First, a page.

Funding to Boost Clinical Development of Investigational ALS Therapy ILB

Funding to Boost Clinical Development of Investigational ALS Therapy ILB
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Tikomed has secured $5.5 million in financing from investors to support the ongoing clinical development of ILB, its lead therapy candidate for degenerative neurological diseases, including amyotrophic lateral sclerosis (ALS).

The funding also will help develop Ibsolvmir, a therapy to increase the effectiveness of transplanting cells to treat patients with severe diabetes and chronic pancreatitis.

“We are delighted to have secured this funding, which shows the confidence our shareholders have in our unique drug candidates and expertise,” Anders Kristensson, Tikomed’s CEO, said in a press release.

ILB is a pleiotropic molecule, meaning it produces more than one benefit. It was designed to reduce the signals that lead to cell death, high levels of which are characteristic of several neurological diseases, including ALS.

Among other effects, ILB was reported to normalize the function of mitochondria (cells’ energy factories), block the damaging formation of plaques, and increase the formation of new blood vessels.

“With ILB we present a new class of drug which target the underlying processes responsible for the deterioration of nerve cells characteristically associated with ALS and other neurodegenerative disease,” Kristensson said.

In previous clinical studies ILB administered intravenously (into the blood) was found safe and well-tolerated with only minor and adverse side effects.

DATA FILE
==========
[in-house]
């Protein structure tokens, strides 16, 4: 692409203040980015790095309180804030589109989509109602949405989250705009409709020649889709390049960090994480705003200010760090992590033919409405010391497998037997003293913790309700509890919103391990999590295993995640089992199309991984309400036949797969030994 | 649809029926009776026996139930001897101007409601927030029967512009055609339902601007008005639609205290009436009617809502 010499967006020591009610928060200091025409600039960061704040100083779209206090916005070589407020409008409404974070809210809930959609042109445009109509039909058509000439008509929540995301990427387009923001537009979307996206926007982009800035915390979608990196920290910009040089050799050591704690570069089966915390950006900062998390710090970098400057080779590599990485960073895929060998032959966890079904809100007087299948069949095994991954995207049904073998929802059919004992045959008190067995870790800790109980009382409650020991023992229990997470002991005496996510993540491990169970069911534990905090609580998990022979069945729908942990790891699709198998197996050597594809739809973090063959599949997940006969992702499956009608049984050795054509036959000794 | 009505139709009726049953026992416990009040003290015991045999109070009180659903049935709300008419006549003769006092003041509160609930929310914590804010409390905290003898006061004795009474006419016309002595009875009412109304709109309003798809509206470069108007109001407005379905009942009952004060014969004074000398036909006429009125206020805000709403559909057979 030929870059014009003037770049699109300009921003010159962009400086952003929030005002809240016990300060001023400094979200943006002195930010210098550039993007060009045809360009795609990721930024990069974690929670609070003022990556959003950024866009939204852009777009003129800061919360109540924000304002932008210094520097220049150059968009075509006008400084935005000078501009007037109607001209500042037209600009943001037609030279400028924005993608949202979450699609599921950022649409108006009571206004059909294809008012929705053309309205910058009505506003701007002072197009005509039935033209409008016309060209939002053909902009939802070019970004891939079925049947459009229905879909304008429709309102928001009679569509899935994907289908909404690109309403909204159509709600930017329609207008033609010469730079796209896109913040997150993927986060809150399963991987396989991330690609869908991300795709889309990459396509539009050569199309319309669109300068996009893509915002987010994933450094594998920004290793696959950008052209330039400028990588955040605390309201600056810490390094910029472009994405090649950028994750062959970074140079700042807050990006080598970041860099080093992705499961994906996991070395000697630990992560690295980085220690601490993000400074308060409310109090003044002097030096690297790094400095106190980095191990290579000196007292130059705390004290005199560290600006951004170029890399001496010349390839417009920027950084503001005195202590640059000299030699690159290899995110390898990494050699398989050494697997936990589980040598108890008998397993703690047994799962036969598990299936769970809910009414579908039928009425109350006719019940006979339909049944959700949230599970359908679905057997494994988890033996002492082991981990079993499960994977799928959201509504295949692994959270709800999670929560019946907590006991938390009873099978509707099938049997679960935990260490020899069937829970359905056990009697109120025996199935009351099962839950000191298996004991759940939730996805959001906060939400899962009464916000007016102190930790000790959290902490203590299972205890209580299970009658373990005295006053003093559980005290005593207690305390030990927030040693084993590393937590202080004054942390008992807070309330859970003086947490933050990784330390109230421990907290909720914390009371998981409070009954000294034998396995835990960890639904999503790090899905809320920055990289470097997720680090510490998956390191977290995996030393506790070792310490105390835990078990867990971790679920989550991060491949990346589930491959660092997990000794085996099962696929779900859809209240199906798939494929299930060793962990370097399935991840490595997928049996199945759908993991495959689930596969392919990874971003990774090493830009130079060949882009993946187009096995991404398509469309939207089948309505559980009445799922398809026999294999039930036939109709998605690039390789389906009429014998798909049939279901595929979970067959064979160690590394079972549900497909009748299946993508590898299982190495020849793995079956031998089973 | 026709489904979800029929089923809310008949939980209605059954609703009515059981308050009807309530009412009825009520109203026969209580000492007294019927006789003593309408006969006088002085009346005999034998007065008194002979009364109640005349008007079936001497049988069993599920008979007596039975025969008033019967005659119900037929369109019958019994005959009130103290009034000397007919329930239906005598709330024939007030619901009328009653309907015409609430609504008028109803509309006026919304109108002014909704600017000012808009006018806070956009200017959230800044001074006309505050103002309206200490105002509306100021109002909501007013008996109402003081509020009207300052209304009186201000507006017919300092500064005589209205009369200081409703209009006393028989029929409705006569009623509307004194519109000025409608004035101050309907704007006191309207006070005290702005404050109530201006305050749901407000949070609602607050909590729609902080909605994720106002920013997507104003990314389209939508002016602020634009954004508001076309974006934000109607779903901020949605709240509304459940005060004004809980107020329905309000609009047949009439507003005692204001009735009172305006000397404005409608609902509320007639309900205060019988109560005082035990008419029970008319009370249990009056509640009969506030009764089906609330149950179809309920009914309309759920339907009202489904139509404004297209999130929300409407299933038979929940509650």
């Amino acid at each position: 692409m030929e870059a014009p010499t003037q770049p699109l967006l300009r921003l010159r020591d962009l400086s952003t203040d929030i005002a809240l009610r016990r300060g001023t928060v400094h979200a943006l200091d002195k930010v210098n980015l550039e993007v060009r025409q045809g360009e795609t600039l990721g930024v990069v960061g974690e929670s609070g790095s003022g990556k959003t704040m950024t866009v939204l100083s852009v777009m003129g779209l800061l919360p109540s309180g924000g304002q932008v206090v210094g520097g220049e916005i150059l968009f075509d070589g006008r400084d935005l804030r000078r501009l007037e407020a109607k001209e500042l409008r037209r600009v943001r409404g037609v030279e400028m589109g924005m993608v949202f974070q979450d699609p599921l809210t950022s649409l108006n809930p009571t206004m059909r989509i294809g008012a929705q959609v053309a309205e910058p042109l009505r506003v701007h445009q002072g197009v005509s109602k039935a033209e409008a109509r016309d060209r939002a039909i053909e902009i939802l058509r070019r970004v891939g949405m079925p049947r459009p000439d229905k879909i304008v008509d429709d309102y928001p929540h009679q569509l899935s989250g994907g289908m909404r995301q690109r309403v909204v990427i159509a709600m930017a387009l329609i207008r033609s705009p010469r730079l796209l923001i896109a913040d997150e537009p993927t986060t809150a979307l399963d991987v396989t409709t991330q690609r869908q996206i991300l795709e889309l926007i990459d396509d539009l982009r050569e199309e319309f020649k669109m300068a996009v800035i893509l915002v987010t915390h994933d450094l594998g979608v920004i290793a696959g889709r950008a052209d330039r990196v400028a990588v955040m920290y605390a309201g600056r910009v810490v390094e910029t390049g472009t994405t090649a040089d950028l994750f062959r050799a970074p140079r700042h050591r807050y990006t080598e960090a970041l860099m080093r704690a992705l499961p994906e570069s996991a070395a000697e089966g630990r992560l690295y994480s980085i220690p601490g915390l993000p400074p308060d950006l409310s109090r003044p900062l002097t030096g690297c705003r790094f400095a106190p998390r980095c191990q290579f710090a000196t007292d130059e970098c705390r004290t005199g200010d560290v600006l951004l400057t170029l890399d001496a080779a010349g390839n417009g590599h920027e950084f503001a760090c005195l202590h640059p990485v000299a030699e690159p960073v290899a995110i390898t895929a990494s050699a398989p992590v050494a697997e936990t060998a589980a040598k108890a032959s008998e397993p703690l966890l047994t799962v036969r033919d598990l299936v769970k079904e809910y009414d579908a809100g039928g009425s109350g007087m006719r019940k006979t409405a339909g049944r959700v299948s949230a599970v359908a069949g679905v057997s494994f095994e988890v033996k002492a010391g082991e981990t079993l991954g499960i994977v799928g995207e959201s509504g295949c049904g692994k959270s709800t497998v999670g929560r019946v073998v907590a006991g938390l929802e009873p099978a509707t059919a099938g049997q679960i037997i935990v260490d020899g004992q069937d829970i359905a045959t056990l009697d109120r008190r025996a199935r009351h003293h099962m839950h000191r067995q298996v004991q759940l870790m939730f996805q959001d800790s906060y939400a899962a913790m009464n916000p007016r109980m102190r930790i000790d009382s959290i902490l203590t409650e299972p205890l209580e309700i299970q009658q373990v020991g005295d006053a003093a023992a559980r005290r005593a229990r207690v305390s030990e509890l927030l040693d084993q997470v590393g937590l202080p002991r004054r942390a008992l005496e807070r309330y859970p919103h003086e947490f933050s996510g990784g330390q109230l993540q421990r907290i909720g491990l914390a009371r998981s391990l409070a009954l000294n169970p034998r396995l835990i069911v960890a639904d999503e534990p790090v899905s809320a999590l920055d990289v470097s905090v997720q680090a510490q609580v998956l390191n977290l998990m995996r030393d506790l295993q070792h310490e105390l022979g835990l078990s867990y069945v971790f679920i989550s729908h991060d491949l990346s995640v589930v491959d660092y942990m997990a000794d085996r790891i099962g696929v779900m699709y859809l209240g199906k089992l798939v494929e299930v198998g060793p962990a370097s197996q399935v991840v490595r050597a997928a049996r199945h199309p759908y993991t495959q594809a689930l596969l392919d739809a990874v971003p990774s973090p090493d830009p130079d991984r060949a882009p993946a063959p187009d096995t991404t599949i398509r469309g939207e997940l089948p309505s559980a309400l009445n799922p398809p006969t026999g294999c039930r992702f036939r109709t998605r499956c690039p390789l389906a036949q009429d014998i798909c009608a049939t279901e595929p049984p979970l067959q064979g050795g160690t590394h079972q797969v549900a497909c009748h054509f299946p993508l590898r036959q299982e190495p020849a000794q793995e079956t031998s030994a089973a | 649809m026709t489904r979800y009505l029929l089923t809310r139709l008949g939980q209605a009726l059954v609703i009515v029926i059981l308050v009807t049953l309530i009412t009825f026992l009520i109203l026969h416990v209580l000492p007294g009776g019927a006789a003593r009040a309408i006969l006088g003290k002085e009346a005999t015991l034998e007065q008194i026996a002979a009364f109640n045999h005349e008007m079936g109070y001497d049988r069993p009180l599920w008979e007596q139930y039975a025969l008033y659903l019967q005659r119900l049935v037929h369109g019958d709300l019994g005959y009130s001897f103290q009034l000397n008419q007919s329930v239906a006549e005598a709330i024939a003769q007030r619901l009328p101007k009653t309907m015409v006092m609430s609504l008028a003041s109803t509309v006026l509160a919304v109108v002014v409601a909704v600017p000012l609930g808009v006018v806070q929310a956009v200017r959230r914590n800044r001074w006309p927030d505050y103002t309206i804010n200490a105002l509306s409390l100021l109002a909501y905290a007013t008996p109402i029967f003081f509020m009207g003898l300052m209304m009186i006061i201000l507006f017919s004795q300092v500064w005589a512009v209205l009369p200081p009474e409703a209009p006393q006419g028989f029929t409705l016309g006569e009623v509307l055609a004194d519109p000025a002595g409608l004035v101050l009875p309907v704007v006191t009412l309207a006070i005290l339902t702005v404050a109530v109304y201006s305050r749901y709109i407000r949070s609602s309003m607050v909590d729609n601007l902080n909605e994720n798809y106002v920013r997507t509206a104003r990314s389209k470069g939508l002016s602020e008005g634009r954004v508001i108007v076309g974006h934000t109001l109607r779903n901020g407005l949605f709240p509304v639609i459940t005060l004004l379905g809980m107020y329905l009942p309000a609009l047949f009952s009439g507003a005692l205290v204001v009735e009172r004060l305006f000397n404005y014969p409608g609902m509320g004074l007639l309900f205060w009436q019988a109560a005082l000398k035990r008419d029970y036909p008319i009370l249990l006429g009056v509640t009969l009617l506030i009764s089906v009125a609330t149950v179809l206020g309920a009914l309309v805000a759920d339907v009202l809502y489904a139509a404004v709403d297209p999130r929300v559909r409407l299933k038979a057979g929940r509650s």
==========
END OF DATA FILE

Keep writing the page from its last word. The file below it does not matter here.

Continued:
ILB is being tested in a Phase 2 clinical trial (NCT03705390) taking place at Birmingham University Hospital in the United Kingdom, under the supervision of Venkataramanan Srinivasan, MD. The trial is currently recruiting participants. More information about enrollment can be found here.

The trial will recruit 15 ALS patients who will be given 2 mg/kg ILB subcutaneously (injected under-the-skin) once weekly for 10 weeks.

The trial’s main goal is to assess the therapy’s safety and tolerability. Additional goals include the evaluation of functional assessments, such as communication, mobility, feeding, dressing, respiration and emotional well-being using the ALS Functional Rating Scale-revised total score (ALSFRS-R) and the ALS Assessment Questionnaire (ALSAQ-40).

Researchers also will measure the presence of neurofilament light chain, a biomarker of neurodegeneration, in patients’ blood.

Tikomed expects to announce trial results later this year.

ILB also was being tested in another Phase 2 trial (NCT03613571) at Sahlgrenska University Hospital in Sweden. However, the study was  terminated, partly because it failed to meet development timelines.

Patricia holds a Ph.D. in Cell Biology from University Nova de Lisboa, and has served as an author on several research projects and fellowships, as well as major grant applications for European Agencies. She has also served as a PhD student research assistant at the Department of Microbiology & Immunology, Columbia University, New York.
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Ana holds a PhD in Immunology from the University of Lisbon and worked as a postdoctoral researcher at Instituto de Medicina Molecular (iMM) in Lisbon, Portugal. She graduated with a BSc in Genetics from the University of Newcastle and received a Masters in Biomolecular Archaeology from the University of Manchester, England. After leaving the lab to pursue a career in Science Communication, she served as the Director of Science Communication at iMM.
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Patricia holds a Ph.D. in Cell Biology from University Nova de Lisboa, and has served as an author on several research projects and fellowships, as well as major grant applications for European Agencies. She has also served as a PhD student research assistant at the Department of Microbiology & Immunology, Columbia University, New York.
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